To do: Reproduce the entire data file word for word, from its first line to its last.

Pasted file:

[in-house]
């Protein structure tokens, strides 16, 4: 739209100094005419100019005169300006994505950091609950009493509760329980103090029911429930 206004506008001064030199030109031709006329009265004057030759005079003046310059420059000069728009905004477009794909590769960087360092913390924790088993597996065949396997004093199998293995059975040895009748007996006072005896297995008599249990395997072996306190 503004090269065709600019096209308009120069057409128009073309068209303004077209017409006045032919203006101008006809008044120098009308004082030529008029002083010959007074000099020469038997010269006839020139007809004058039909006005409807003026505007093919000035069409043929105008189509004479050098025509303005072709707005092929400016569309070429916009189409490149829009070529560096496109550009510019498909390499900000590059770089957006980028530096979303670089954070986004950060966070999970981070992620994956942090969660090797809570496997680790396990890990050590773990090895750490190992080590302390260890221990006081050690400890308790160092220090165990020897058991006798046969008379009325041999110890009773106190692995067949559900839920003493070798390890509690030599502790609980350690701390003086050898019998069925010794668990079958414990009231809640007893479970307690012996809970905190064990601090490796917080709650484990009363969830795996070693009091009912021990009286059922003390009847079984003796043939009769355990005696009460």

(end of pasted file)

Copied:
[in-house]
């Protein structure tokens, strides 16, 4: 739209100094005419100019005169300006994505950091609950009493509760329980103090029911429930 206004506008001064030199030109031709006329009265004057030759005079003046310059420059000069728009905004477009794909590769960087360092913390924790088993597996065949396997004093199998293995059975040895009748007996006072005896297995008599249990395997072996306190 503004090269065709600019096209308009120069057409128009073309068209303004077209017409006045032919203006101008006809008044120098009308004082030529008029002083010959007074000099020469038997010269006839020139007809004058039909006005409807003026505007093919000035069409043929105008189509004479050098025509303005072709707005092929400016569309070429916009189409490149829009070529560096496109550009510019498909390499900000590059770089957006980028530096979303670089954070986004950060966070999970981070992620994956942090969660090797809570496997680790396990890990050590773990090895750490190992080590302390260890221990006081050690400890308790160092220090165990020897058991006798046969008379009325041999110890009773106190692995067949559900839920003493070798390890509690030599502790609980350690701390003086050898019998069925010794668990079958414990009231809640007893479970307690012996809970905190064990601090490796917080709650484990009363969830795996070693009091009912021990009286059922003390009847079984003796043939009769355990005696009460």